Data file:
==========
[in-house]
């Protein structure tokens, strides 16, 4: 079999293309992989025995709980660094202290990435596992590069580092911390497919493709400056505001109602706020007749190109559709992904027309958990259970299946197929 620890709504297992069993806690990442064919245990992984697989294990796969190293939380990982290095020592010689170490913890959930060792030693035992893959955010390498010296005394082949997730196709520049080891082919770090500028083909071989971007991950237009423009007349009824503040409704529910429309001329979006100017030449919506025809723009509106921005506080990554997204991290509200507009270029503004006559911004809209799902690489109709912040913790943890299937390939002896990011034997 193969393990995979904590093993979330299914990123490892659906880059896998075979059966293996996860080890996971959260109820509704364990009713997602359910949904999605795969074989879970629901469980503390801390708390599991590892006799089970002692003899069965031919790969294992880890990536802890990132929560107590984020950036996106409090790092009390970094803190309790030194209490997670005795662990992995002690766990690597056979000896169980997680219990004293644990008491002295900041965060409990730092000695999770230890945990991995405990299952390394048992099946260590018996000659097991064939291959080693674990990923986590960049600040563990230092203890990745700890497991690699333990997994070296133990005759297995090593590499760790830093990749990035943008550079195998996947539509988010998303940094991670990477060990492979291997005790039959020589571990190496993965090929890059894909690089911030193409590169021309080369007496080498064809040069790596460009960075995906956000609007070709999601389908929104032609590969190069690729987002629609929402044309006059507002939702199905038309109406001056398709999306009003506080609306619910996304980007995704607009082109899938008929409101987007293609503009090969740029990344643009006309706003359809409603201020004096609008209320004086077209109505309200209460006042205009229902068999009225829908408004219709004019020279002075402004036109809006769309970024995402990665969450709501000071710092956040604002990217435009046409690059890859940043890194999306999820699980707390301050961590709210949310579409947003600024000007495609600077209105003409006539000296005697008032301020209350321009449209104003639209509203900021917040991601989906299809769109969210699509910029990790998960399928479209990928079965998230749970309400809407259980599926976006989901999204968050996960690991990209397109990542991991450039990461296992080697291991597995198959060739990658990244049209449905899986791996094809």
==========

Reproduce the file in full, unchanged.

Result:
[in-house]
């Protein structure tokens, strides 16, 4: 079999293309992989025995709980660094202290990435596992590069580092911390497919493709400056505001109602706020007749190109559709992904027309958990259970299946197929 620890709504297992069993806690990442064919245990992984697989294990796969190293939380990982290095020592010689170490913890959930060792030693035992893959955010390498010296005394082949997730196709520049080891082919770090500028083909071989971007991950237009423009007349009824503040409704529910429309001329979006100017030449919506025809723009509106921005506080990554997204991290509200507009270029503004006559911004809209799902690489109709912040913790943890299937390939002896990011034997 193969393990995979904590093993979330299914990123490892659906880059896998075979059966293996996860080890996971959260109820509704364990009713997602359910949904999605795969074989879970629901469980503390801390708390599991590892006799089970002692003899069965031919790969294992880890990536802890990132929560107590984020950036996106409090790092009390970094803190309790030194209490997670005795662990992995002690766990690597056979000896169980997680219990004293644990008491002295900041965060409990730092000695999770230890945990991995405990299952390394048992099946260590018996000659097991064939291959080693674990990923986590960049600040563990230092203890990745700890497991690699333990997994070296133990005759297995090593590499760790830093990749990035943008550079195998996947539509988010998303940094991670990477060990492979291997005790039959020589571990190496993965090929890059894909690089911030193409590169021309080369007496080498064809040069790596460009960075995906956000609007070709999601389908929104032609590969190069690729987002629609929402044309006059507002939702199905038309109406001056398709999306009003506080609306619910996304980007995704607009082109899938008929409101987007293609503009090969740029990344643009006309706003359809409603201020004096609008209320004086077209109505309200209460006042205009229902068999009225829908408004219709004019020279002075402004036109809006769309970024995402990665969450709501000071710092956040604002990217435009046409690059890859940043890194999306999820699980707390301050961590709210949310579409947003600024000007495609600077209105003409006539000296005697008032301020209350321009449209104003639209509203900021917040991601989906299809769109969210699509910029990790998960399928479209990928079965998230749970309400809407259980599926976006989901999204968050996960690991990209397109990542991991450039990461296992080697291991597995198959060739990658990244049209449905899986791996094809």